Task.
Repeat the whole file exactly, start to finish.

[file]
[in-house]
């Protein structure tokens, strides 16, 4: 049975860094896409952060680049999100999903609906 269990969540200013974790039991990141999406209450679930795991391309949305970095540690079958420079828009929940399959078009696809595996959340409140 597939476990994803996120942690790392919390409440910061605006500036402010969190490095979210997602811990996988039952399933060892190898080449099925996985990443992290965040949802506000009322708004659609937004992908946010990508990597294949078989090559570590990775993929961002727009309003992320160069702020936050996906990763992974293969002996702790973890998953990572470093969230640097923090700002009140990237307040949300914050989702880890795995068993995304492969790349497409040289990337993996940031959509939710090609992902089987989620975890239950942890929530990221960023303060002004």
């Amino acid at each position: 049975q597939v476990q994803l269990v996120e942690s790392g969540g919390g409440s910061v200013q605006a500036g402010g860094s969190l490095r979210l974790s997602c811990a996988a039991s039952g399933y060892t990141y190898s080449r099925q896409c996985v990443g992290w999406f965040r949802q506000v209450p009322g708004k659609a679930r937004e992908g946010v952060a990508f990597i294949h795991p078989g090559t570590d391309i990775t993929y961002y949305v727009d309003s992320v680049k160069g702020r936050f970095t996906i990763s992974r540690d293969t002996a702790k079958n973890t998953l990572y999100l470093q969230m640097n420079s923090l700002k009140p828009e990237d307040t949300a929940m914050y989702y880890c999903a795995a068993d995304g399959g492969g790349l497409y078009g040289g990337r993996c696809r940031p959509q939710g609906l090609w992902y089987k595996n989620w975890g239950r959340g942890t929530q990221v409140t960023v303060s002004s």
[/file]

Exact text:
[in-house]
């Protein structure tokens, strides 16, 4: 049975860094896409952060680049999100999903609906 269990969540200013974790039991990141999406209450679930795991391309949305970095540690079958420079828009929940399959078009696809595996959340409140 597939476990994803996120942690790392919390409440910061605006500036402010969190490095979210997602811990996988039952399933060892190898080449099925996985990443992290965040949802506000009322708004659609937004992908946010990508990597294949078989090559570590990775993929961002727009309003992320160069702020936050996906990763992974293969002996702790973890998953990572470093969230640097923090700002009140990237307040949300914050989702880890795995068993995304492969790349497409040289990337993996940031959509939710090609992902089987989620975890239950942890929530990221960023303060002004």
């Amino acid at each position: 049975q597939v476990q994803l269990v996120e942690s790392g969540g919390g409440s910061v200013q605006a500036g402010g860094s969190l490095r979210l974790s997602c811990a996988a039991s039952g399933y060892t990141y190898s080449r099925q896409c996985v990443g992290w999406f965040r949802q506000v209450p009322g708004k659609a679930r937004e992908g946010v952060a990508f990597i294949h795991p078989g090559t570590d391309i990775t993929y961002y949305v727009d309003s992320v680049k160069g702020r936050f970095t996906i990763s992974r540690d293969t002996a702790k079958n973890t998953l990572y999100l470093q969230m640097n420079s923090l700002k009140p828009e990237d307040t949300a929940m914050y989702y880890c999903a795995a068993d995304g399959g492969g790349l497409y078009g040289g990337r993996c696809r940031p959509q939710g609906l090609w992902y089987k595996n989620w975890g239950r959340g942890t929530q990221v409140t960023v303060s002004s």